New Class Of Drug Raises Hope For Blood Cancer Patients
NEW YORK: Results of a recent clinical study have shown that an anti-cancer drug that triggers cell death in various tumour types, may have clinical potential for some blood cancers including mantel cell lymphoma (MCL) and acute myeloid leukemia (AML).
The researchers found that the drug ONC201 caused cell death even when a crucial protein known as p53 is mutated or deleted entirely.
This dysfunction occurs in more than half of malignancies and can promote malignant characteristics of cancers as well as resistance to standard chemotherapy, raising an urgent need for novel therapeutic solutions.
"The clinical challenge posed by p53 abnormalities in blood malignancies is that therapeutic strategies other than standard chemotherapies are required," said lead researcher Michael Andreeff, professor of leukemia at The University of Texas MD Anderson Cancer Centre in the US.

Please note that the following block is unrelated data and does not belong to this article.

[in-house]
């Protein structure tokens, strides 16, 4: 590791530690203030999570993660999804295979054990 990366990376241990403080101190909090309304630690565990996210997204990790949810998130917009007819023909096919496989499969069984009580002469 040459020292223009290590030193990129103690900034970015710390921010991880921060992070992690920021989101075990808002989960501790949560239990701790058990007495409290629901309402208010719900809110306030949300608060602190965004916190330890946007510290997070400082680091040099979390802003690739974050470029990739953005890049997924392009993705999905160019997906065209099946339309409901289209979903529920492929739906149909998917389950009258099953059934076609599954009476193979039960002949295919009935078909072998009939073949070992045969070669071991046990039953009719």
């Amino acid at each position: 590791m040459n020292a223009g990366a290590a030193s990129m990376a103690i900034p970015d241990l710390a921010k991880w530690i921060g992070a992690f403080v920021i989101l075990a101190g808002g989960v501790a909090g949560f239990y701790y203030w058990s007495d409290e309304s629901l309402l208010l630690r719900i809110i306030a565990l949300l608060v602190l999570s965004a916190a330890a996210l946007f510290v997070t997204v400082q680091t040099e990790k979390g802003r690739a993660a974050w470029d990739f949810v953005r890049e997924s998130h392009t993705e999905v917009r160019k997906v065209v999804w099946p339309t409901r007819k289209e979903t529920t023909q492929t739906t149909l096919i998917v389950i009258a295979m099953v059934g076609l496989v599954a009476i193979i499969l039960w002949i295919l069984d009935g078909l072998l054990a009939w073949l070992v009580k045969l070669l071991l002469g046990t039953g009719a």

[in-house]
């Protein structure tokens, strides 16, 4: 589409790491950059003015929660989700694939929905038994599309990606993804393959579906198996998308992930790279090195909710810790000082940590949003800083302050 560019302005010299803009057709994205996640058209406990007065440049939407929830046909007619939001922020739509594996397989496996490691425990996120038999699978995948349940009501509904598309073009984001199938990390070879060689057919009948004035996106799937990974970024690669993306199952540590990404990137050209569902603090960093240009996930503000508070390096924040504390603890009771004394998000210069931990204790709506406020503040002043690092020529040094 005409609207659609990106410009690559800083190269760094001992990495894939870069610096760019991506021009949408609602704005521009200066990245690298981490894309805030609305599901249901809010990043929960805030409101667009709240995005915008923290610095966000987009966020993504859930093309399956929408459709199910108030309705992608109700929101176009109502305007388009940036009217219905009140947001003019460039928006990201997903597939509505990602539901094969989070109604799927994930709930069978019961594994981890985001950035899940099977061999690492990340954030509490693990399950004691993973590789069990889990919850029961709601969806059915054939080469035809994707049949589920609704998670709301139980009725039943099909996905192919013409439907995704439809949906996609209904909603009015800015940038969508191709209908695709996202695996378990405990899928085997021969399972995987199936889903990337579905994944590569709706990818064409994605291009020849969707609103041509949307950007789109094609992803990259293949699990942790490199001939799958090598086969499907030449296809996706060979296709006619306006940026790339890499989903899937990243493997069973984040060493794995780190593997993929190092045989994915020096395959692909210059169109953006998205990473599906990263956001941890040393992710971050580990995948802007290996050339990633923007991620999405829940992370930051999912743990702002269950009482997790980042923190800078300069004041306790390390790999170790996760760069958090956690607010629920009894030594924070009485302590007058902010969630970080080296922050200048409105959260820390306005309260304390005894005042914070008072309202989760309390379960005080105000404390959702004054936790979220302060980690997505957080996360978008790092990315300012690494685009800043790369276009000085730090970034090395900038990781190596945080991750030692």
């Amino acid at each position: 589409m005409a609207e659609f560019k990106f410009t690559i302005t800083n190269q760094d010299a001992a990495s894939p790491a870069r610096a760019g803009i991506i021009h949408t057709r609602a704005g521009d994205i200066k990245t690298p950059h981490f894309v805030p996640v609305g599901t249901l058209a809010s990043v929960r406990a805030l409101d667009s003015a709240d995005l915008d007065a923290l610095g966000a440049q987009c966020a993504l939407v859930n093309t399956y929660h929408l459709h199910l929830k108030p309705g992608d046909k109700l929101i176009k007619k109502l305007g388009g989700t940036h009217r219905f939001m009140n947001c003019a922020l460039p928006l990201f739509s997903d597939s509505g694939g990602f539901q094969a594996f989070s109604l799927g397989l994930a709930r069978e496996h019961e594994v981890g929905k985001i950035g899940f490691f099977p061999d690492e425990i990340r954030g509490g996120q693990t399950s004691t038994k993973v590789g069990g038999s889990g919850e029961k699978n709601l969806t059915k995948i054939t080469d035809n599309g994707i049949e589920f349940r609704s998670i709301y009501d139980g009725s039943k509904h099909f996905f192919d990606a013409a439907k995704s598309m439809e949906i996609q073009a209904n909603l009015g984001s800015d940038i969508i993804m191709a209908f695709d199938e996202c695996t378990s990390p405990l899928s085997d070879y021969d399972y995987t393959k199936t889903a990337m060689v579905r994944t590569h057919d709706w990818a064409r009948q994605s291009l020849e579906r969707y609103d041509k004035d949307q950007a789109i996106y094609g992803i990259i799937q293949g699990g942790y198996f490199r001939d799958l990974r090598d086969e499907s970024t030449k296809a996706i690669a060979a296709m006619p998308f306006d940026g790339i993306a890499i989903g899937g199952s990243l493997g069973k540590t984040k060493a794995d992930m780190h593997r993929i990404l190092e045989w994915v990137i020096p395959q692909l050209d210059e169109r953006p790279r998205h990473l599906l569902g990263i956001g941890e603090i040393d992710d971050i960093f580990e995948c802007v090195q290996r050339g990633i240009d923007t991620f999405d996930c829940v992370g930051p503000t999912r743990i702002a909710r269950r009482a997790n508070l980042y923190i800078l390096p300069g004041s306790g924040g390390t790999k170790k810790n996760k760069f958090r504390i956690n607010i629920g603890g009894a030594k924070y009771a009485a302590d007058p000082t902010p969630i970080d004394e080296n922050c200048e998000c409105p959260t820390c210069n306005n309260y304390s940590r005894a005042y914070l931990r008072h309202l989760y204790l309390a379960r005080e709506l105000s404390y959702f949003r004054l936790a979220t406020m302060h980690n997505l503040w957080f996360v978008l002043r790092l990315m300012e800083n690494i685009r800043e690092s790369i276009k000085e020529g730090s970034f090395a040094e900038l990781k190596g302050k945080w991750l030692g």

"We found that ONC201 caused p53-independent cell death and cell cycle arrest in cell lines and in lymphoma and acute leukemia patient samples," Andreeff noted.
The patient samples in the study included those that demonstrated genetic abnormalities linked to a poor prognosis or cells that developed resistance to the drugs ibrutinib and bortezomib commonly used for lymphoma and multiple myeloma patients.
The study results were published online in the journal Science Signaling.
ONC201 is a first-in-class drug being clinically developed by Philadelphia-based Oncoceutics Inc. and MD Anderson Cancer Centre through an alliance formed in January 2015.
February 17, 2016